It has taken nearly five years to come to fruition, but Prescott’s business-incubation project known as the Center for the Future is off to a vigorous start.
Jon Haass, professor of cyber intelligence and security at Embry-Riddle Aeronautical University and one of the organizers of the Center for the Future, reports that spaces are filling up fast at the office suites that are being repurposed from their previous uses by City of Prescott departments.
Currently, suites in the two-story city building at 218 S. Marina Street are already housing early start-up companies, and others are waiting in the wings.
The business-incubation concept initially got underway in 2016, when the Prescott City Council approved a letter of support for the idea.
Since then, the center’s direction has evolved, and in late 2020, the city moved ahead with a plan to allow start-up companies to occupy the offices that were being vacated as city departments relocated.
Initially, the relocation of the city offices was to be to the current City Hall building at 201 S. Cortez Street.
But those plans changed with the City Council’s recent approval of the purchase of the National Bank building on North Montezuma Street. Now, city officials say that the city departments currently housed at the Marina Street building would likely move directly into the new City Hall building on Montezuma Street (after the building purchase closes escrow).
Prescott Recreation Services Director Joe Baynes said Monday, May 24, that he expects the offices in the Marina Street building to be moved to the new City Hall within the month.
“In the next 30 days, we’ll have that top floor cleared,” Baynes said, referring to the office space at 218 S. Marina that currently houses the city’s Human Resources Department and other offices.
Haass said there would be start-up companies ready to move in as soon at the offices
are vacated by the city.
Already, the building houses tech companies SimpleWan and 360SOC (Security Operations Center) – both of which are employing recent Embry-Riddle graduates.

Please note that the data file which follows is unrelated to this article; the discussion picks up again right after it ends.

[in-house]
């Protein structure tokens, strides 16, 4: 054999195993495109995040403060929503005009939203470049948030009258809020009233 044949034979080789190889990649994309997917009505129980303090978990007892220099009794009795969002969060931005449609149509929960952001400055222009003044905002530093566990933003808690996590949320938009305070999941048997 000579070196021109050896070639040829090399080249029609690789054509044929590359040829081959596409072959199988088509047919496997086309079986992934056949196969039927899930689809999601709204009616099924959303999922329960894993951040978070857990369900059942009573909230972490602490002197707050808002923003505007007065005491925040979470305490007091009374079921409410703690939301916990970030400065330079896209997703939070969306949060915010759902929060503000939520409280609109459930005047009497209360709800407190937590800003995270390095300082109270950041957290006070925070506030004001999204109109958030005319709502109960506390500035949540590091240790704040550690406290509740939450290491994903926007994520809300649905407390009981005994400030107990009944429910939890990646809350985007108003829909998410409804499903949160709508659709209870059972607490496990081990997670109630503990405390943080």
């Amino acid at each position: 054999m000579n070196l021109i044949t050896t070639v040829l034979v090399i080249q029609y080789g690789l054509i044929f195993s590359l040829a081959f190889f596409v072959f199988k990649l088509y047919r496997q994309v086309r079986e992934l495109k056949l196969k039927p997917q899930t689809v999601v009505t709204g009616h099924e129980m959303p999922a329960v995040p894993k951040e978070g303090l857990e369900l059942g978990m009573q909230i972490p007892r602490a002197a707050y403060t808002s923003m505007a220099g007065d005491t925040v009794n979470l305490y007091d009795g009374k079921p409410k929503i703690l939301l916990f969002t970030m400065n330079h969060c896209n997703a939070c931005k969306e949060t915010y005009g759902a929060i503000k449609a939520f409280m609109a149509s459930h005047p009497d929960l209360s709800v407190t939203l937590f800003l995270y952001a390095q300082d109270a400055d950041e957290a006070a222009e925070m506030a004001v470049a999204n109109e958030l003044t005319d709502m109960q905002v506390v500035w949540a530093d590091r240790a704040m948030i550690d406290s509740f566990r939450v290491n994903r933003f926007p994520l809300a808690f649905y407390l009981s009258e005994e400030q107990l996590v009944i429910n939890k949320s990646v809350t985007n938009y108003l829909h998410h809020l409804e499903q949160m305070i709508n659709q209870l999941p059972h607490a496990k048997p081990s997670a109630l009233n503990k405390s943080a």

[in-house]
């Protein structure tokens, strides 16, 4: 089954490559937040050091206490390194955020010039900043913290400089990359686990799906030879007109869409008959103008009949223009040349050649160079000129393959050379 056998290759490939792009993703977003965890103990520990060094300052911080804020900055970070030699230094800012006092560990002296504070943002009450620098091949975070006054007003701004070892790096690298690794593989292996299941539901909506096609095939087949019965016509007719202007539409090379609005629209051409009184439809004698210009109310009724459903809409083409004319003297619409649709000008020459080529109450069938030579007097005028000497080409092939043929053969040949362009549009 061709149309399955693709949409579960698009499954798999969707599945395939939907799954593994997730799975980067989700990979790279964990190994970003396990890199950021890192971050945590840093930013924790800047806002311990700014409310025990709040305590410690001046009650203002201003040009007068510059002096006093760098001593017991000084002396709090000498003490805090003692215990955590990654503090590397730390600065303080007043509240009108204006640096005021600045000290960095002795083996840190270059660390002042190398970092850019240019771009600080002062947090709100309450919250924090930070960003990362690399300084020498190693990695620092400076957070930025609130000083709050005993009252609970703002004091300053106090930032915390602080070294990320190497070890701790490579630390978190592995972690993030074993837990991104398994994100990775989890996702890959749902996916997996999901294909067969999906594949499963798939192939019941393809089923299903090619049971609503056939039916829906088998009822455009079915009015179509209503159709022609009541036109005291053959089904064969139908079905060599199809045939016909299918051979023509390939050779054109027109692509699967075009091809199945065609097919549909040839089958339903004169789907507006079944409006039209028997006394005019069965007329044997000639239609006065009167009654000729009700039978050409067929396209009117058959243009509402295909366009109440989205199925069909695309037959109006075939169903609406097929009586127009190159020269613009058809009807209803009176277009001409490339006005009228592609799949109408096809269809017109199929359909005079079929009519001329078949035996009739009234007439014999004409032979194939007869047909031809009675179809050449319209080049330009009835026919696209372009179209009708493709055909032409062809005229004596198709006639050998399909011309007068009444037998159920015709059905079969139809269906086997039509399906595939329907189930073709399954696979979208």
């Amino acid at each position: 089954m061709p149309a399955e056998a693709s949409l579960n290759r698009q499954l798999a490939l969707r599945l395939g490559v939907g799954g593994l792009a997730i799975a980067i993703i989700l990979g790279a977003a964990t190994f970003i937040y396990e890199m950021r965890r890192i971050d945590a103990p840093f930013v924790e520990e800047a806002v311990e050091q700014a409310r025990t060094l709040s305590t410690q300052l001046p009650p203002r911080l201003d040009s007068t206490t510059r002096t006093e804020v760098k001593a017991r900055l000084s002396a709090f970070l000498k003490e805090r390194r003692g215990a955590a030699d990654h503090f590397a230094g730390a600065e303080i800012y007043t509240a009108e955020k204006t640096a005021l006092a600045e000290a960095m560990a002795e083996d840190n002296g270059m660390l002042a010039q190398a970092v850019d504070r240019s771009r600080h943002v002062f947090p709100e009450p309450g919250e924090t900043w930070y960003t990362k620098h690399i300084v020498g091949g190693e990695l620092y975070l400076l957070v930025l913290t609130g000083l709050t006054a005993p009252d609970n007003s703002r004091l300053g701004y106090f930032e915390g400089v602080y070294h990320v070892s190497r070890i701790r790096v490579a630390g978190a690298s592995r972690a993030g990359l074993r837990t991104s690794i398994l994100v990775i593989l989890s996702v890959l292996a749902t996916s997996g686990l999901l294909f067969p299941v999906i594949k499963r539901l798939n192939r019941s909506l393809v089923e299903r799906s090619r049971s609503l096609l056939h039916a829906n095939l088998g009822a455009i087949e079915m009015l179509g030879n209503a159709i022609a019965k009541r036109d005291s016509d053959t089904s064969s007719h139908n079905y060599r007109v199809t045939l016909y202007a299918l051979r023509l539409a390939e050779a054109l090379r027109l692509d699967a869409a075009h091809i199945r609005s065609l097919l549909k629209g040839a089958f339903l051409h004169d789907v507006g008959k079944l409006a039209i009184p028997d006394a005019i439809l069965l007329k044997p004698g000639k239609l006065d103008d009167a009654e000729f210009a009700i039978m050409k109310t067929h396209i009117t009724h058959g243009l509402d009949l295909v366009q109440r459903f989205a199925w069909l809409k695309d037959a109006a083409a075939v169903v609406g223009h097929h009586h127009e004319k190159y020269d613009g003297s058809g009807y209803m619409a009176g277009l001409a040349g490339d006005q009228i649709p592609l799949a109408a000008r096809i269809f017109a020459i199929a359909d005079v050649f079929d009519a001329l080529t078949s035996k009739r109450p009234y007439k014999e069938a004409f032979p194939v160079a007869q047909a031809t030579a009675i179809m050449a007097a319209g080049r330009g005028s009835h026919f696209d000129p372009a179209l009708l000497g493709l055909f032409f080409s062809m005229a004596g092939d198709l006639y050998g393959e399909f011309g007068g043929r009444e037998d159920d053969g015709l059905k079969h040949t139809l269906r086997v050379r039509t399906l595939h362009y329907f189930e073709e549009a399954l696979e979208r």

MORE THAN JUST OFFICE SPACE
Although providing the office space and assistance is important, Haass said it is not the main driver of the program. “The center is not just a building; it’s a concept,” he said.
As its name implies, the Center for the Future’s concept is one that looks far ahead to what Prescott could become. Since its inception about five years ago, the center’s main objective is to bring high-tech jobs to Prescott.
Ultimately, Haass said the goal is to help diversify the local economy beyond the retail and tourism jobs to include high-paying jobs in technology and cyber security. That, in turn, would make the local economy stronger, he said.
Currently, the Center for the Future is in its first phase, which involves providing space for start-up companies in the building at 218 S. Marina Street.
The next goal would be to expand at that location, Haass said, noting that there might be space available nearby for more start-up offices.
The third goal is to construct a stand-alone building that could eventually become part of a high-tech campus. Haass said preliminary plans are being developed for either a 15,000-square-foot or a 30,000-square-foot option, depending on the needs and resources.
Although there is currently no certainty on the location or schedule, Haass said he would like to see the new Phase III building become a reality by January 2023.
Meanwhile, the Marina Street offices would serve as a funnel to help small start companies.
To help fund the project, the Center for the Future has already applied for two grants, and there are other possibilities as well.
The city’s proposed budget for the coming 2021-2022 fiscal year includes a possible $2.4 million expenditure for the Center for the Future.
Tyler Goodman, assistant to the city manager, said that amount is an estimate of what the city might contribute in the coming year toward matching grant amounts that the center might receive.
“The center is proving its value already,” Goodman said.
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